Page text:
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I came across the following line of code (source):

IFS=$'\r'

I'm not quite sure how to interpret that line (specifically why there is a $ character before the newline). It seems like the "special variable" named IFS is being set to a variable named "the newline character"?

What does this line do, and what part of Bash allows this?

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IFS=$'\r' set IFS variable to carriage return.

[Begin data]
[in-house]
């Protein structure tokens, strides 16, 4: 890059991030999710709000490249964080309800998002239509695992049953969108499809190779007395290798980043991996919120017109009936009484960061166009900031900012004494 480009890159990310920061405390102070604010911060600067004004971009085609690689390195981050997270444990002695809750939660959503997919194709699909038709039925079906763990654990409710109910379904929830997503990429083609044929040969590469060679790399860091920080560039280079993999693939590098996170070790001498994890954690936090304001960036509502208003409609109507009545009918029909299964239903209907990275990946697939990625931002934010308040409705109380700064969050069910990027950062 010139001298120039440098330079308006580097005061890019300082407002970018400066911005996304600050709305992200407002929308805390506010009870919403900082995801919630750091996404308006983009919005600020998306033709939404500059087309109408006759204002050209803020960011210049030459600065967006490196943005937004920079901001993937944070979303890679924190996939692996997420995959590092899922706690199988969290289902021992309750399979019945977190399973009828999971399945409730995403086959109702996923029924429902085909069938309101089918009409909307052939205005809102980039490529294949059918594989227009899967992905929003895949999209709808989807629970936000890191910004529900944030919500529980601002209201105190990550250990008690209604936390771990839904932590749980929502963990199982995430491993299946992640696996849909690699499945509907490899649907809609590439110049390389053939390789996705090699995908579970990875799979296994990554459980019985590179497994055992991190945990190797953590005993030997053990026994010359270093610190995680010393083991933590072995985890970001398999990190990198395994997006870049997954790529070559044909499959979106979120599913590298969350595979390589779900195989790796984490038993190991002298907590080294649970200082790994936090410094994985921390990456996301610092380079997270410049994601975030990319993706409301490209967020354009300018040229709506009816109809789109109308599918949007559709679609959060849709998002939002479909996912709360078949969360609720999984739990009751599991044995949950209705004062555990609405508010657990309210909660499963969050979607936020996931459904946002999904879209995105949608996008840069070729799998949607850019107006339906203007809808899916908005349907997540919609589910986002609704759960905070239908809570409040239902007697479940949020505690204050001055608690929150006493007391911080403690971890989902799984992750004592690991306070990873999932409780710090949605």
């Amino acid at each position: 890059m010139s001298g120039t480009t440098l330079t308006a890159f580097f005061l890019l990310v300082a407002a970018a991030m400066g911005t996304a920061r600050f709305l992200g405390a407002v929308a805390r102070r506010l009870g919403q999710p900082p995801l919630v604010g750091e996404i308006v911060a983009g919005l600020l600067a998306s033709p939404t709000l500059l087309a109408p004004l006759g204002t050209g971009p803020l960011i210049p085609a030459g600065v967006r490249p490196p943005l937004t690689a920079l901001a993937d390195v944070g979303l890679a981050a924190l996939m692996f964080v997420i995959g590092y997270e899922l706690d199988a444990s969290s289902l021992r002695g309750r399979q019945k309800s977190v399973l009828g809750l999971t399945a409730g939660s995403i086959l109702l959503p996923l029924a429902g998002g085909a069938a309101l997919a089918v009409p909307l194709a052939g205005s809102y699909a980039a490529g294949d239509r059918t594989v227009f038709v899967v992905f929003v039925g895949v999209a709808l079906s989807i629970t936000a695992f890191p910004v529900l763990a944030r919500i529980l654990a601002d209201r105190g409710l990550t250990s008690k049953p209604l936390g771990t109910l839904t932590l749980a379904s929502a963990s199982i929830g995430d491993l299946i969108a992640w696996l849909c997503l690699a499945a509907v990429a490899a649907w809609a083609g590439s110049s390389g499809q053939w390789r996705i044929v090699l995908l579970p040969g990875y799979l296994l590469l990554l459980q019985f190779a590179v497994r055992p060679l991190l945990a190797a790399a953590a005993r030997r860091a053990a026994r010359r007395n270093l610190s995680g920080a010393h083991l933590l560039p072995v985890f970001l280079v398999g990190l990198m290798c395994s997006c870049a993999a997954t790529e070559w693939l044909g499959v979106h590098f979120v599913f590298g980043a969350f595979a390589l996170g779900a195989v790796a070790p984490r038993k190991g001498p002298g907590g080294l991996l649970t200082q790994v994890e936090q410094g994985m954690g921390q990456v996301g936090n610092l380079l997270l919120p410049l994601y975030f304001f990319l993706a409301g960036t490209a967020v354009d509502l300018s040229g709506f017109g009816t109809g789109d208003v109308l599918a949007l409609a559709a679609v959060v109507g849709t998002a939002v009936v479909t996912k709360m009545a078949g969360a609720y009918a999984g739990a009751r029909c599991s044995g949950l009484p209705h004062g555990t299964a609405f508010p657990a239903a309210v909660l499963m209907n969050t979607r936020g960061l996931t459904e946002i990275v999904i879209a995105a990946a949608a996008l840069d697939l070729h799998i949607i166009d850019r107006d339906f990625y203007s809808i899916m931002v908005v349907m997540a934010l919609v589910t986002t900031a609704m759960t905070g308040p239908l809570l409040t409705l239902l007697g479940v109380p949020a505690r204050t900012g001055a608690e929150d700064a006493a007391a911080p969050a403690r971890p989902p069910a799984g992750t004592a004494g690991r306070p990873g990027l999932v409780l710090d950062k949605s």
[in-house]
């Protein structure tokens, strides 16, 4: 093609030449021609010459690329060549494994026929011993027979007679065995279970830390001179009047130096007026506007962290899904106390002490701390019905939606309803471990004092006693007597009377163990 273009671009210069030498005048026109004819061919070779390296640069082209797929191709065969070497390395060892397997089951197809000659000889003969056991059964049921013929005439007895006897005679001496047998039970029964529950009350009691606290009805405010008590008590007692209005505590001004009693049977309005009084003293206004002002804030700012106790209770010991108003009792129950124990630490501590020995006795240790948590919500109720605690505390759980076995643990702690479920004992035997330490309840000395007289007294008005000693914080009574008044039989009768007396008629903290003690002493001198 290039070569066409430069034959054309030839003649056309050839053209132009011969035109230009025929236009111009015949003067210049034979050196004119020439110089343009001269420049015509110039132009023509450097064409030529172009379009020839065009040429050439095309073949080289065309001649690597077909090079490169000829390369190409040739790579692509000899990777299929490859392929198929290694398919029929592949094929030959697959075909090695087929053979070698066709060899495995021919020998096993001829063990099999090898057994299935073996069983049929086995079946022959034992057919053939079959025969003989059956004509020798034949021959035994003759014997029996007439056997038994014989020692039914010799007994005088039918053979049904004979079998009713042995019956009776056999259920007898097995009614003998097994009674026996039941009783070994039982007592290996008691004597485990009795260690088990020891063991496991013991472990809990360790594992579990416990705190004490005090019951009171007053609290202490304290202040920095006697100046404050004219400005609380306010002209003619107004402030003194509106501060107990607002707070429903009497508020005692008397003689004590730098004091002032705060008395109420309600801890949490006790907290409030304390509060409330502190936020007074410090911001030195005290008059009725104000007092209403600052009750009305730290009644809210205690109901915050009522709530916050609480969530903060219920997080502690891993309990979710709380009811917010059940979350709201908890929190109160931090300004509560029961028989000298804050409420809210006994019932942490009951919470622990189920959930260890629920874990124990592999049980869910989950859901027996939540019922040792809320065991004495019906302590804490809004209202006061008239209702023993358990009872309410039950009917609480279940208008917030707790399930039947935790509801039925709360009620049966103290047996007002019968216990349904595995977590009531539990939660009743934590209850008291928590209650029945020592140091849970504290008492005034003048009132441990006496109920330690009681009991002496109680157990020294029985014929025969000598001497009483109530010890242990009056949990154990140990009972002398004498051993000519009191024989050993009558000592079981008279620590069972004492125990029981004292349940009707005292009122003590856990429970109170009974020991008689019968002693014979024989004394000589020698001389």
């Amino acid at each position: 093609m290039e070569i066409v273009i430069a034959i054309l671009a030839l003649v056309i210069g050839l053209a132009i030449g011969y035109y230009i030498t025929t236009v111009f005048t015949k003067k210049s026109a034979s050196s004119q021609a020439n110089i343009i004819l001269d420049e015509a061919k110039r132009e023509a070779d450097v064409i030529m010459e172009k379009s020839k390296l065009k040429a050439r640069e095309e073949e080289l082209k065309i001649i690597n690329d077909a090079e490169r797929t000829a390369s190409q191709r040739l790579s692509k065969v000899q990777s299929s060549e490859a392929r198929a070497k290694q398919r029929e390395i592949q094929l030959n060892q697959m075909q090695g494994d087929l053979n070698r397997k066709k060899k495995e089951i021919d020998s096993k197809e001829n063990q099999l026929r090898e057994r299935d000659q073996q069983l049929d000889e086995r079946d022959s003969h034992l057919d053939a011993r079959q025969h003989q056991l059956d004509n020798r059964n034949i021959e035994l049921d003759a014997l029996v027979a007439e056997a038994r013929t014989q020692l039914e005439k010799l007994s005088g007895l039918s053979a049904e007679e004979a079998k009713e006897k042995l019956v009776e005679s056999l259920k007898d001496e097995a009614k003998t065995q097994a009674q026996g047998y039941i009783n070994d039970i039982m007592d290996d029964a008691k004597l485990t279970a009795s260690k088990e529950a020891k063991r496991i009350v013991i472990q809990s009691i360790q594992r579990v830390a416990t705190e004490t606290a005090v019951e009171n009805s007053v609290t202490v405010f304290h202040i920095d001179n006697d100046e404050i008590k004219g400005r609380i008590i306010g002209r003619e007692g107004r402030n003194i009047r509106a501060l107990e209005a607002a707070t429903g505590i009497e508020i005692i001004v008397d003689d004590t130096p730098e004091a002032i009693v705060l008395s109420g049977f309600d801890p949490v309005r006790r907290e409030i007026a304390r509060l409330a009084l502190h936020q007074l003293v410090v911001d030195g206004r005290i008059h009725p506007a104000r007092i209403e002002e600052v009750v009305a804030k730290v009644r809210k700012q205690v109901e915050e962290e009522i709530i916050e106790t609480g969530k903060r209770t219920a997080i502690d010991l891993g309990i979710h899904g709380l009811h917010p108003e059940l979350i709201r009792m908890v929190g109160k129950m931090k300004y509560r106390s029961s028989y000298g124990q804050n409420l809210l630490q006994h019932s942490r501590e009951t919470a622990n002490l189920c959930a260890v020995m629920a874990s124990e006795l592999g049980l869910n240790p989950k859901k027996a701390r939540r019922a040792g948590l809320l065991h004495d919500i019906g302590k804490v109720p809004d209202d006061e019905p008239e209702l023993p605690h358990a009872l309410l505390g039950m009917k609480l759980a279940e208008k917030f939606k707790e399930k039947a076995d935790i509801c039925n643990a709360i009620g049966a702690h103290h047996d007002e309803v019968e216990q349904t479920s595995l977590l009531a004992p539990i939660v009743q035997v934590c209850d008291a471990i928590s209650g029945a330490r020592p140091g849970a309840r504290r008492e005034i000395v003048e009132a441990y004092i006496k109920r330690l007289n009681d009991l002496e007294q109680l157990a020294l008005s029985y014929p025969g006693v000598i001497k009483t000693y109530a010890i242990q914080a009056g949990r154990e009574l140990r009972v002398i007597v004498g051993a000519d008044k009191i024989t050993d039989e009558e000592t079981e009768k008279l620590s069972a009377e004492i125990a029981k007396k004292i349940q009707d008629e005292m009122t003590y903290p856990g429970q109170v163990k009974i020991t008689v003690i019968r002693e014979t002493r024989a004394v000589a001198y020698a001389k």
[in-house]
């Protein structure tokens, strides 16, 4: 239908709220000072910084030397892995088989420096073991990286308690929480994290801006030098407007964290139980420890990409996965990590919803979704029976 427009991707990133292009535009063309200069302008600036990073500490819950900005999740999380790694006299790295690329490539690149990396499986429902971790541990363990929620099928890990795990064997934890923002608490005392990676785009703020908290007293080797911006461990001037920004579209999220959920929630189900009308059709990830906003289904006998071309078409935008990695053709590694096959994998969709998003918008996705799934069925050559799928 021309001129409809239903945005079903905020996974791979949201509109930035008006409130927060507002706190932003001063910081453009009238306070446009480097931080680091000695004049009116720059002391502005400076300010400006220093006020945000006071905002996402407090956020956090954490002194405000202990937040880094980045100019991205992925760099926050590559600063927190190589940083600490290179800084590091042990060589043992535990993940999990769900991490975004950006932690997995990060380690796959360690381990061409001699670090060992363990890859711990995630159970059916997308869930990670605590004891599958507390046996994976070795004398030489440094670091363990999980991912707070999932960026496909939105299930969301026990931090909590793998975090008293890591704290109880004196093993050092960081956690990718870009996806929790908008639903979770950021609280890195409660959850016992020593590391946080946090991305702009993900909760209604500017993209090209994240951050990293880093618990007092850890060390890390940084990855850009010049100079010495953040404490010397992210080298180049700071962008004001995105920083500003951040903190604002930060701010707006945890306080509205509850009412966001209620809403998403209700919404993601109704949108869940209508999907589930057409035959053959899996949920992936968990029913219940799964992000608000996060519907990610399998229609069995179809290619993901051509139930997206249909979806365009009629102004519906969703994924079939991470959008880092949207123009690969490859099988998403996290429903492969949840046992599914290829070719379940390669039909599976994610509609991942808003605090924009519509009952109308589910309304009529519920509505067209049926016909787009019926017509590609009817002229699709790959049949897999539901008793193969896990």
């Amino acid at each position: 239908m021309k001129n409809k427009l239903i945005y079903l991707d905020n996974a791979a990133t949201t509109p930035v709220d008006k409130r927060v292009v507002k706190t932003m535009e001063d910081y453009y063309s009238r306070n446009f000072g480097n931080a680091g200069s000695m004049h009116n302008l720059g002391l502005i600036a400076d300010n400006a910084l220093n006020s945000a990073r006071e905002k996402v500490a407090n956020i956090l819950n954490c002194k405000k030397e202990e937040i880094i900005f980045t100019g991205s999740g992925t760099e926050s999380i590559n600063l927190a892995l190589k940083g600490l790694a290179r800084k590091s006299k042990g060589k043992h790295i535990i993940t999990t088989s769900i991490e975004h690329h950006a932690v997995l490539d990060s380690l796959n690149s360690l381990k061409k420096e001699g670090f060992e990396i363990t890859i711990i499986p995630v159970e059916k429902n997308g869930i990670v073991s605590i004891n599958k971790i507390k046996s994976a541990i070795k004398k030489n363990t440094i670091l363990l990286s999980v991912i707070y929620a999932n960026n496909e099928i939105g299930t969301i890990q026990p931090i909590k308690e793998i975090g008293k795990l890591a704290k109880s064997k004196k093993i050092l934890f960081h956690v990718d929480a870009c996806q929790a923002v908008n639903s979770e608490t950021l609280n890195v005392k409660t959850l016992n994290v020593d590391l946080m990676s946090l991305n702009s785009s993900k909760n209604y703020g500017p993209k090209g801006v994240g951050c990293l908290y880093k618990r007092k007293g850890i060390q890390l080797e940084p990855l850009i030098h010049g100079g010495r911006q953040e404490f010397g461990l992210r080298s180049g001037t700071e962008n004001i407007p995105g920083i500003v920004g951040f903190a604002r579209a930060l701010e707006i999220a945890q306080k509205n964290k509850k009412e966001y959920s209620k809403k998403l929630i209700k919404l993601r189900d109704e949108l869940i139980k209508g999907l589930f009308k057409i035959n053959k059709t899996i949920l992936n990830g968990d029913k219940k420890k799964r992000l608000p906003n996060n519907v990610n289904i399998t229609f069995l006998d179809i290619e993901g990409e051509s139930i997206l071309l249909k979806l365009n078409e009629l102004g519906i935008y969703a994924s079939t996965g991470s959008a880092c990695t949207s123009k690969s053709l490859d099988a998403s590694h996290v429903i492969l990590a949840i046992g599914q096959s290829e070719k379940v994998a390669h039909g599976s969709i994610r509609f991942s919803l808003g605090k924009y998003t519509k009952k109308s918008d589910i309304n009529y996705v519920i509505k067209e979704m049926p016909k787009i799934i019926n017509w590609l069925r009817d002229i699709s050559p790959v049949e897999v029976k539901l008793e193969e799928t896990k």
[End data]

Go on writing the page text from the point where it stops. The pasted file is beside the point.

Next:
bash allows ANSI-C Quoting string. $'string' will expands to string, with backslash-escaped characters replaced as specified by the ANSI C standard.

  • How is that different from just doing IFS="\r"? – IQAndreas Apr 4 '15 at 16:45
  • @iqa IFS="\r" sets IFS to the two-character string backslash, r. IFS=$'\r' sets it to a one-character string, a carriage return. – Gilles Apr 4 '15 at 22:41
  • @Gilles: oh, I only think in case double quotes, maybe I'm too sleep, thanks. – cuonglm Apr 5 '15 at 1:55
  • @Gilles Argh, I keep mentally picturing strings in Bash the way they are treated in ECMA-based languages. I need to stop doing that. – IQAndreas Apr 5 '15 at 5:29

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